Grief can be a launching point for a decent psychological thriller, but in Amaurosis, this is an uneasy mix. Now streaming on Amazon Prime, Amaurosis starts off well enough as the type of story where a traumatized woman wonders if someone’s deceiving her or if she’s losing her mind. Unfortunately, any suspense unravels from slow pacing and a third act rife with implausibility.
Called The Unseen upon its initial release in the UK, Amaurosis takes its title from a medical condition involving temporary blindness. For Gemma (Jasmine Hyde, Good Omens), this occurs during panic attacks whenever she’s reminded of her son’s accidental death. (The boy dies offscreen in the film’s early moments, but this is no less disturbing, especially for parents.)
Writer/director/producer Gary Sinyor (the 2014 mockumentary United We Fall, 1999’s Chris O’Donnell romantic comedy The Bachelor) dramatizes this from Gemma’s point of view with fuzzy images and the screen fading to black. Sinyor doesn’t overuse the effect, and for a while, Amaurosis creates decent tension between Gemma and her husband, Will (Richard Flood, TV’s Shameless) as they struggle to cope. Will starts to hear their child’s voice in his room at night. Gemma vomits even considering an afterlife, and it seems like only a matter of time before the marriage quietly implodes.
Into this setup comes Paul (Simon Cotton, The Fall of the Krays, TV’s Hanna), a Good Samaritan who finds Gemma during a panic attack and summons help. He invites the couple to stay in his isolated guest house to reconnect and recover. Once they’re in the country, it isn’t long before Gemma wonders if her husband is losing his grip on reality or if she is. The unfailingly kind Paul, meanwhile, happens to have a pharmaceutical background and medication, handy for when Gemma wants to adjust her dosage or drug Will without his knowledge.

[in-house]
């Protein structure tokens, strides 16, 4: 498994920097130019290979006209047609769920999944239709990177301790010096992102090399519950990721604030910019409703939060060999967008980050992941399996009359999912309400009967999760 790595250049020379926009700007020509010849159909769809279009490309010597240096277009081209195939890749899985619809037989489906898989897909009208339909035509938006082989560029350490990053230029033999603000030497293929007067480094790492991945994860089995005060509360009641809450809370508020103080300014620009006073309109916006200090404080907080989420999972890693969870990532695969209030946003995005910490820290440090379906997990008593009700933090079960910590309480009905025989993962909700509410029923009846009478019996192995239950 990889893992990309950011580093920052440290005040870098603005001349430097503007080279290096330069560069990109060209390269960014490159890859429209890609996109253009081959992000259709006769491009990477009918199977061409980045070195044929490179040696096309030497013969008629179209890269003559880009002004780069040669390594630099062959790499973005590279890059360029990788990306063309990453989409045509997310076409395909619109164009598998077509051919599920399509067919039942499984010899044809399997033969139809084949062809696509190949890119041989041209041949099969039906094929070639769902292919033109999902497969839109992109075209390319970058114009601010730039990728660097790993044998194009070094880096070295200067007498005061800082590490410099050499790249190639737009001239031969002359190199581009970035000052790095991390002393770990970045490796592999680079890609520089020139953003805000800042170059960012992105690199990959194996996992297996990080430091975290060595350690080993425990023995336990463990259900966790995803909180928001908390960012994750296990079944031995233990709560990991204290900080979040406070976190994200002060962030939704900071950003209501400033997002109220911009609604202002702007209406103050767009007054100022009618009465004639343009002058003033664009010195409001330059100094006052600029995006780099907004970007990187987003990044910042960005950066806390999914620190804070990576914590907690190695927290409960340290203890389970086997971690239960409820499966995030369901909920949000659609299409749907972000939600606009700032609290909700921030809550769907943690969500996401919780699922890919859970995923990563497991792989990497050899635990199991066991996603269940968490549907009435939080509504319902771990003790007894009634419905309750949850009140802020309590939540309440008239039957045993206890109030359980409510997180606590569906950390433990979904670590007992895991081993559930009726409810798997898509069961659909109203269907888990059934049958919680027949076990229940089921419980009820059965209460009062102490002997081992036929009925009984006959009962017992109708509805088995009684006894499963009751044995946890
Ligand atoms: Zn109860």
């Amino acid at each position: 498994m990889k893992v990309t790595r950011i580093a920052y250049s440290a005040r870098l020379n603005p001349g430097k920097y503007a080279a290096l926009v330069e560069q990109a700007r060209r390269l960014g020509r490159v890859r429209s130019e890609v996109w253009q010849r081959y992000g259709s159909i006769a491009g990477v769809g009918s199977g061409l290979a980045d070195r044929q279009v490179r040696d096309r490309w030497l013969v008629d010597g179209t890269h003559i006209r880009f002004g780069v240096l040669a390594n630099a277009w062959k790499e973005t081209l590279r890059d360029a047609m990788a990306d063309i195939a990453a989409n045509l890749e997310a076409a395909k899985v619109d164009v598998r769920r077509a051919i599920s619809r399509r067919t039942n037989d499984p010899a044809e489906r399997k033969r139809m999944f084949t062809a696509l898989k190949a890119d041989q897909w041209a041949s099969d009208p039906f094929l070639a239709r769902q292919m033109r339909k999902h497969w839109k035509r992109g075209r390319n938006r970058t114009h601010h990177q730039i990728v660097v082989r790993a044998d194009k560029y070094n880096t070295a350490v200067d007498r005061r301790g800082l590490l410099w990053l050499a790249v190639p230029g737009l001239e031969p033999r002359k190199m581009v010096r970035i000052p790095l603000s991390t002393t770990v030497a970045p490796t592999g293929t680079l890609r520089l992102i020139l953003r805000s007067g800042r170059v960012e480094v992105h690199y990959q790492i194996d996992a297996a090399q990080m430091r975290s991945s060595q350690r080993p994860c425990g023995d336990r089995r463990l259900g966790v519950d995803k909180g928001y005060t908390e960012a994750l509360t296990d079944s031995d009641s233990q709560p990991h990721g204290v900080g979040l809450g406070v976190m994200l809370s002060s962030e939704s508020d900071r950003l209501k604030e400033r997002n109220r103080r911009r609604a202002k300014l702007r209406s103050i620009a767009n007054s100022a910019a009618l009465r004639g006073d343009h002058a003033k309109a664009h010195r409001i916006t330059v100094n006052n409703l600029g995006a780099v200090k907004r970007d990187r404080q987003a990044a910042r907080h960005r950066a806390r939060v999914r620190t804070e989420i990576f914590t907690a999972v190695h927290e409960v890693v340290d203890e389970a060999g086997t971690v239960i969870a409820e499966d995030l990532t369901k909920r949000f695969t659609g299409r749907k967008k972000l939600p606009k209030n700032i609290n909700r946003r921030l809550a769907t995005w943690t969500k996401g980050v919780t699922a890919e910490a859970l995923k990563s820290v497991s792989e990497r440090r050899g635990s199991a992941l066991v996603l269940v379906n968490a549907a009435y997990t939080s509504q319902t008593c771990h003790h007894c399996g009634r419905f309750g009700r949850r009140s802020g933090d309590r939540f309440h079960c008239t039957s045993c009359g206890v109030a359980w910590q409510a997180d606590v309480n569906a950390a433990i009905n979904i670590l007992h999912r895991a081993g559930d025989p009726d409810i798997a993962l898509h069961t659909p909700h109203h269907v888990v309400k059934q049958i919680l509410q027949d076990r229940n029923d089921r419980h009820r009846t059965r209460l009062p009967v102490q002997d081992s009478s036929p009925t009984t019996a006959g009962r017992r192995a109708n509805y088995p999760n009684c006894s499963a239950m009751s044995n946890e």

Hyde turns in a solid, layered performance as a woman whose stoicism and prickly attitude camouflage her pain, and it’s hard not to sympathize with Gemma and Will. But it takes a while for the mystery/thriller aspect to kick in, and once it does, it doesn’t feel as if it belongs in the same film. Characters make nonsensical decisions, and the third act ties a lot of threads together in a way that strains credibility. With a tighter structure and focus, Amaurosis could have been capably creepy. Instead, it meanders and blurs, like its protagonist’s vision.